Weekend Reads from China: What Investors Need to Know about the NPC Report
Amid rising doubts about China’s economy and the government’s ability to manage it, China’s annual parliamentary session of the National People’s Congress (NPC) kicked off last Saturday. There, Prime Minister Li Keqiang presented the government’s report on its economic targets for 2016.
Since the start of the year, China has experienced significant stock market turmoil and exchange rate volatility. Then, last month, a dire prediction of a hard landing was widely circulated. Recently the rating agency Moody’s cut its outlook on China’s sovereign bonds from stable to negative.
Amid all these developments, it is important for investors to understand the trends affecting China’s economy and the direction of its macro policies. Three points in particular need to be highlighted:
Maintaining Growth Remains a Top Priority
The government set the growth target for 2016 at between 6.5% and 7%, slightly lower than last year’s level of about 7%. A drop in the GDP target is a welcome sign, indicating that the government accepts lower growth. The range provided also implies the government will focus more on growth quality rather than the growth rate. Moreover, by setting 6.5% as the floor, the government delivered a strong signal that China will not allow a hard landing.
Another positive sign is that China didn’t set a target for exports. The adjustment of the exchange rate policy last August was understood as a competitive devaluation aimed at boosting exports. No target for exports this year suggests that this argument no longer holds water.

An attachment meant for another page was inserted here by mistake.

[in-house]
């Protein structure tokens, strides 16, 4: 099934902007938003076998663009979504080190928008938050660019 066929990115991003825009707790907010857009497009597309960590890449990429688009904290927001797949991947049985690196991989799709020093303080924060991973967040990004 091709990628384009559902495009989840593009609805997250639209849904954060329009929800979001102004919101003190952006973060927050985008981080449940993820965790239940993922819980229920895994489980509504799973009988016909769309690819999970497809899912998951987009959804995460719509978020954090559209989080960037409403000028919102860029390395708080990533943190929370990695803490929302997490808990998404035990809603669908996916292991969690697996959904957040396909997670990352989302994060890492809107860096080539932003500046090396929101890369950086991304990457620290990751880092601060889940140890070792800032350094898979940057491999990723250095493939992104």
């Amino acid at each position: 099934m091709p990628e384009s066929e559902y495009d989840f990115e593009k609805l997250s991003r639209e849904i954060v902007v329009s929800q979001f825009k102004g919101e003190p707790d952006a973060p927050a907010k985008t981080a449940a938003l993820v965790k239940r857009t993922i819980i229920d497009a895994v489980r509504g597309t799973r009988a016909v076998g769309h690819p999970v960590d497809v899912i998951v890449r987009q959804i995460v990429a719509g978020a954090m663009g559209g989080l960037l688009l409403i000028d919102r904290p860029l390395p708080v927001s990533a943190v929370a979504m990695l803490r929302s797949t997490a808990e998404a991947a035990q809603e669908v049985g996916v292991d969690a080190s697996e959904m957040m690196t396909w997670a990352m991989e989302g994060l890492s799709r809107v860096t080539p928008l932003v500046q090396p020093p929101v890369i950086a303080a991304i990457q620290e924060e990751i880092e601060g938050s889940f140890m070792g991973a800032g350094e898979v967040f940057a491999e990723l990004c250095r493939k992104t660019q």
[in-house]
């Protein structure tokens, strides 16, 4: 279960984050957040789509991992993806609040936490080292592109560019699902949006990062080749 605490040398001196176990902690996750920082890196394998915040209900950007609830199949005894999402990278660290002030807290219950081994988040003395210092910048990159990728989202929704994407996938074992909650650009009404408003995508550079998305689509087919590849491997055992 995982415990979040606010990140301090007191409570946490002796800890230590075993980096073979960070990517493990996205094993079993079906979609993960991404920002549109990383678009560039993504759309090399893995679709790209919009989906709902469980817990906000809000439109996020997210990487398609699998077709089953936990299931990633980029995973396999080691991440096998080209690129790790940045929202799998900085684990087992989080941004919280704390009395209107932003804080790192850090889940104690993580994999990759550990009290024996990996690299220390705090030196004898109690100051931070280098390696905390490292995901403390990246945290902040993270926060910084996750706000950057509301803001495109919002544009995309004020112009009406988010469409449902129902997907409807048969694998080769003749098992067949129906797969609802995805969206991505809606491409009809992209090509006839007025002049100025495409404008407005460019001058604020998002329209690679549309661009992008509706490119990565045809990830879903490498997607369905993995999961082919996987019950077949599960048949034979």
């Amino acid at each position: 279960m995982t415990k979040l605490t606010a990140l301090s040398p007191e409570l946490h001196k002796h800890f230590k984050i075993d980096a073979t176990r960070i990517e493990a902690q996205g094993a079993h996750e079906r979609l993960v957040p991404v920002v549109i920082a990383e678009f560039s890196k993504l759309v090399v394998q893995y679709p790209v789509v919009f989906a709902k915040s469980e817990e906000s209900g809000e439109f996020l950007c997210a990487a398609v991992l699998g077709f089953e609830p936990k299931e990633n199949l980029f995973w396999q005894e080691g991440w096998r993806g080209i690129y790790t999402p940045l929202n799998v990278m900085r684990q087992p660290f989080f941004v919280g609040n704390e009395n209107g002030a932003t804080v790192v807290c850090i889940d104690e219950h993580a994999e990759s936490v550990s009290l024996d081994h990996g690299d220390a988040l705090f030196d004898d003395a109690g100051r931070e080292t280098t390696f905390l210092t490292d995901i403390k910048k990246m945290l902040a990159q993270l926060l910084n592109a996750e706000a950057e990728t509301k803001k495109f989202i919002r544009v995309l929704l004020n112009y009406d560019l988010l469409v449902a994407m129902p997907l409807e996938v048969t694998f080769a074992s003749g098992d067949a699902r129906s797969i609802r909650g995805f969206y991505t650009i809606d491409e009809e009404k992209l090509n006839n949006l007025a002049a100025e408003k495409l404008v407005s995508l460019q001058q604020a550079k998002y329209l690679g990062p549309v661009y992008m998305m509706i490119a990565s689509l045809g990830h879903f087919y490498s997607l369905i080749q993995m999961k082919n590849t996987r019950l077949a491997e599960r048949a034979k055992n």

To meet the growth target, the fiscal deficit will increase to 3% of GDP, up somewhat from 2.3% in 2015. Despite that, fiscal support will be limited since the widening deficit mainly reflects slower growth in government revenue — the 2016 growth rate is 3%, half what it was in 2015 — as well as additional tax cuts and reforms. Monetary policy will continue to play an important role. M2 growth is set at 13% this year, almost double the pace of nominal GDP growth. These loose monetary conditions are good news for the bond market.
Infrastructure Investment Remains a Key Tool
Fixed asset investment (FAI), the growth of which was halved to 10% year-on-year in 2015, was the main drag on GDP growth. Most of the slowdown came from property investment, which rose only 2% in 2015. Meanwhile, infrastructure investment, up 17% in 2015, was the biggest driver of GDP growth.
Property investment will remain at low levels in 2016. Despite surging housing sales and higher prices in Tier-1 cities — including Beijing, Shanghai, Guangzhou, and Shenzhen — housing sales in Tier-3 and Tier-4 cities remain sluggish due to weak demand resulting from slower population inflows. Excess inventory will reduce new construction and investment in these cities, which account for about 70% of total construction and investment. Manufacturing investment, meanwhile, is unlikely to rebound due to overcapacity in many sectors.